COSTA MESA — A second set of principals could not entirely energize the Australian Ballet's production of "Giselle" Wednesday at the Orange County Performing Arts Center. But at least the new dancers made Act II somewhat eventful and interesting.
Fiona Tonkin brought wide-eyed naivete to Giselle, registering emotions broadly on her face. But she was so self-effacing and childlike that one could hardly credit Albrecht's interest in her. Her dancing, despite explosive, fast turns and spongy pointe work, remained curiously earthbound. But her mad scene included such arresting moments as her flinching from unseen ghosts and her struggling at the deadly coldness creeping over her.
After a rough start in the unsupported balances of the adagio in the second act, she revealed greater control and security, and danced with more lyric vulnerability and pathos.
Steven Heathcote as her Albrecht began as a standard, smug playboy, impatiently, hotly attentive to her. He introduced a nice character touch, however, with his look of aristocratic disdain as Giselle's mother mimed her dream of Giselle becoming a Wili. Ah, the benighted superstitions of the peasants. Unfortunately, his dancing here frequently lacked finish and carry-through of impulse.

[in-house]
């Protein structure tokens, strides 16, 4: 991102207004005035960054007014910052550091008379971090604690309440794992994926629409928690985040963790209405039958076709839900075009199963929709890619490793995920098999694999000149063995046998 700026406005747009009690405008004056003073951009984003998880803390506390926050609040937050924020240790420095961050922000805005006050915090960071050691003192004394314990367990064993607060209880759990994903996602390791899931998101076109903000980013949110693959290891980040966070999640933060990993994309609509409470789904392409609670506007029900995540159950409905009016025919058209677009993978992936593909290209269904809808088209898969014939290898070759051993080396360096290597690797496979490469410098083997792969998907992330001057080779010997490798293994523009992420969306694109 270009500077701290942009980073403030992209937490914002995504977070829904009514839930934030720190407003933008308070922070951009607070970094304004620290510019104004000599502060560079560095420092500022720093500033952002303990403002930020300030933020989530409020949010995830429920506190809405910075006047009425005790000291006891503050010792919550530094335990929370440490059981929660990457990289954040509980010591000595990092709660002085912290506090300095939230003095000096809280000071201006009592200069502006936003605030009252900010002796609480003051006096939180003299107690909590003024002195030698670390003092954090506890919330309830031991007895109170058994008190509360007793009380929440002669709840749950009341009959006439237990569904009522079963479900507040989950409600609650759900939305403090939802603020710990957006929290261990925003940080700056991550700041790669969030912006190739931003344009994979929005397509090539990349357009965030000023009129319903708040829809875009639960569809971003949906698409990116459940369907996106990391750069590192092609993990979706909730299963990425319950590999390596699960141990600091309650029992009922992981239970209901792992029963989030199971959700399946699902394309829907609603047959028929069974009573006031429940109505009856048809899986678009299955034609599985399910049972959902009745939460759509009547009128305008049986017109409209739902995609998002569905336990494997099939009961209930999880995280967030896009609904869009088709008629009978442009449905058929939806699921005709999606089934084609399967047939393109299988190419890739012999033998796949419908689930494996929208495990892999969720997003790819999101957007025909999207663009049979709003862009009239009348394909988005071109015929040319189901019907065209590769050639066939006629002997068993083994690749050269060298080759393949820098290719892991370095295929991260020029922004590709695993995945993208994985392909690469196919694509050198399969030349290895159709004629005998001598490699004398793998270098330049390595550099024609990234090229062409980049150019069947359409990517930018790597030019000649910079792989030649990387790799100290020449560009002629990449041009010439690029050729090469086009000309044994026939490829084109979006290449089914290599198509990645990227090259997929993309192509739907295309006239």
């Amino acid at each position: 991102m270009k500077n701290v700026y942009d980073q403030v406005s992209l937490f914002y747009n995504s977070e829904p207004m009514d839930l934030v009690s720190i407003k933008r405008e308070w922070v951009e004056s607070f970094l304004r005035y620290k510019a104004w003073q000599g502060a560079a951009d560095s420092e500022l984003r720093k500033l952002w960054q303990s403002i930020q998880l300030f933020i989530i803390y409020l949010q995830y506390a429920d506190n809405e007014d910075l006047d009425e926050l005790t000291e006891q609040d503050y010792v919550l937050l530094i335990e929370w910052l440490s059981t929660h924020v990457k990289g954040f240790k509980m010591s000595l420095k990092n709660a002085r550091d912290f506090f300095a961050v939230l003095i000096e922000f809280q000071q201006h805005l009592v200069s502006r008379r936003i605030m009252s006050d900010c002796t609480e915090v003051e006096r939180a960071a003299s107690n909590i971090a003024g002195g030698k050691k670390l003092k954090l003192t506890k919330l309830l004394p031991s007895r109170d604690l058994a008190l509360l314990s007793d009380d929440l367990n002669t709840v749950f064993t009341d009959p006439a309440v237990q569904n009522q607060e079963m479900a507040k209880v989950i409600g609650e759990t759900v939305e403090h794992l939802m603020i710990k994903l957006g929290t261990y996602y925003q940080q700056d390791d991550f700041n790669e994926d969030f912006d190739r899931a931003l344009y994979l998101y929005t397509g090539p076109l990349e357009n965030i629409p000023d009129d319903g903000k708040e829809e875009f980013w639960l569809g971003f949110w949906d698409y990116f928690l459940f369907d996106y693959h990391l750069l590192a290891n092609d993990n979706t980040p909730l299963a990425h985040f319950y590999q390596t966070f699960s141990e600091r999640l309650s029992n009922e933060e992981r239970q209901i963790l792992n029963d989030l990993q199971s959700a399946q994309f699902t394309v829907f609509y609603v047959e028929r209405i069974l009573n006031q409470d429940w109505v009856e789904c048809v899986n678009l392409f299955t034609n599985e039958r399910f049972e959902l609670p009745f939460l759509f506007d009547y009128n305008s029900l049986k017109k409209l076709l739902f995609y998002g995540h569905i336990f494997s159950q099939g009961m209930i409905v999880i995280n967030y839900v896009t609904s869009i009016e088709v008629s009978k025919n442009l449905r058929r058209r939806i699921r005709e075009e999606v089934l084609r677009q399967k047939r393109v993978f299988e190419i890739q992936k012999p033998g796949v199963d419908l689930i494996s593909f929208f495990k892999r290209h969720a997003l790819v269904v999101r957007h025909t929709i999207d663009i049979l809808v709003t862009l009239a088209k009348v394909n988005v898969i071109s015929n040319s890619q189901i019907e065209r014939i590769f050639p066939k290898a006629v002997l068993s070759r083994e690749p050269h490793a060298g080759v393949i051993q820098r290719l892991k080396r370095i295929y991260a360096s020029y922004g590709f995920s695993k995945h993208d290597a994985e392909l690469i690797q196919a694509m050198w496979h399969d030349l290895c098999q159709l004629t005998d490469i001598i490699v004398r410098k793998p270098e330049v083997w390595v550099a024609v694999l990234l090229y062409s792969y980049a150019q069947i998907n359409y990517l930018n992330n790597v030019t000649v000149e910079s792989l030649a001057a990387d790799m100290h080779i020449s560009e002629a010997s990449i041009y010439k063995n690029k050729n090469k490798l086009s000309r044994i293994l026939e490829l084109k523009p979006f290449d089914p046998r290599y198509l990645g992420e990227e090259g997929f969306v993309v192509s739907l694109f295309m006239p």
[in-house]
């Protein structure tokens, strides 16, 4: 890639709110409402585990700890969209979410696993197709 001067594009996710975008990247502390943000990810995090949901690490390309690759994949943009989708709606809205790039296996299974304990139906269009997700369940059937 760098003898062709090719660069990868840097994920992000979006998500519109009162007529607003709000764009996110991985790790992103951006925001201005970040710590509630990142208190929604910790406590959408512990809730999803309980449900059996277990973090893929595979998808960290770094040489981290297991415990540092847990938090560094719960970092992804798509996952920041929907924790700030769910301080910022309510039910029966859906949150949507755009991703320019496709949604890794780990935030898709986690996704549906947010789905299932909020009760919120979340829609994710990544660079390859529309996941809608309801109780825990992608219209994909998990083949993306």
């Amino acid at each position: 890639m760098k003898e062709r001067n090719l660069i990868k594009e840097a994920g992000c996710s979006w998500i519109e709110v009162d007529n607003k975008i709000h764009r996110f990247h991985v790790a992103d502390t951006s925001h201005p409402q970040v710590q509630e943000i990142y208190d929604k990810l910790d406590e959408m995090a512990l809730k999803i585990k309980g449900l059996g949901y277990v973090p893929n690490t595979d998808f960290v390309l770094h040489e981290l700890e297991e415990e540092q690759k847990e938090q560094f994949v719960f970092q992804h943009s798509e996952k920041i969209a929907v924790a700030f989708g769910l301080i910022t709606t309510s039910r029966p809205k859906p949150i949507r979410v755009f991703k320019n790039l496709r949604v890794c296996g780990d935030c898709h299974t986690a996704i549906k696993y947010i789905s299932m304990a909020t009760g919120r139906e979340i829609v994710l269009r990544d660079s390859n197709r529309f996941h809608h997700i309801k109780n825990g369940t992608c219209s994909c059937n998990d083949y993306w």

But in Act II, he earned his noble stature, emerging from a kind of demented, insulated grief to commitment to Giselle. Similarly, his dancing evidenced greater amplitude and strength, and he ended his trials with the Wilis with an extraordinary series of high-bounding leg beats.
As Myrta, Queen of the Wilis, Jayne Beddoe made an impressive entrance, with glittering, skimming steps, but she may have been thrown off by the person in an upper balcony who could not muffle a disruptive sneeze that sent laughs through
the audience. Her second crossing the stage looked less seamless and secure, and her extended balances became shaky and effortful. Still, she brought commanding, fierce attack to the role.
In Act I, Stephen Morgante had made an intense, almost obsessive Hilarion. Lisa Bolte danced with careful, statuesque placement in the Peasant pas de deux. Campbell McKenzie offered her shaky partnering, but in his variation displayed springy leaps and clean beats.
Stephen Baynes' "Catalyst," previously reviewed, completed the program. John Lanchbery again conducted the Pacific Symphony.
\o7 The Australian Ballet performs through Sunday at the Orange County Performing Arts Center, 600 Town Center Drive, Costa Mesa. At 8 tonight, "Giselle" and "Catalyst." Tickets: $14 to $47. Information: (714) 556-2787. \f7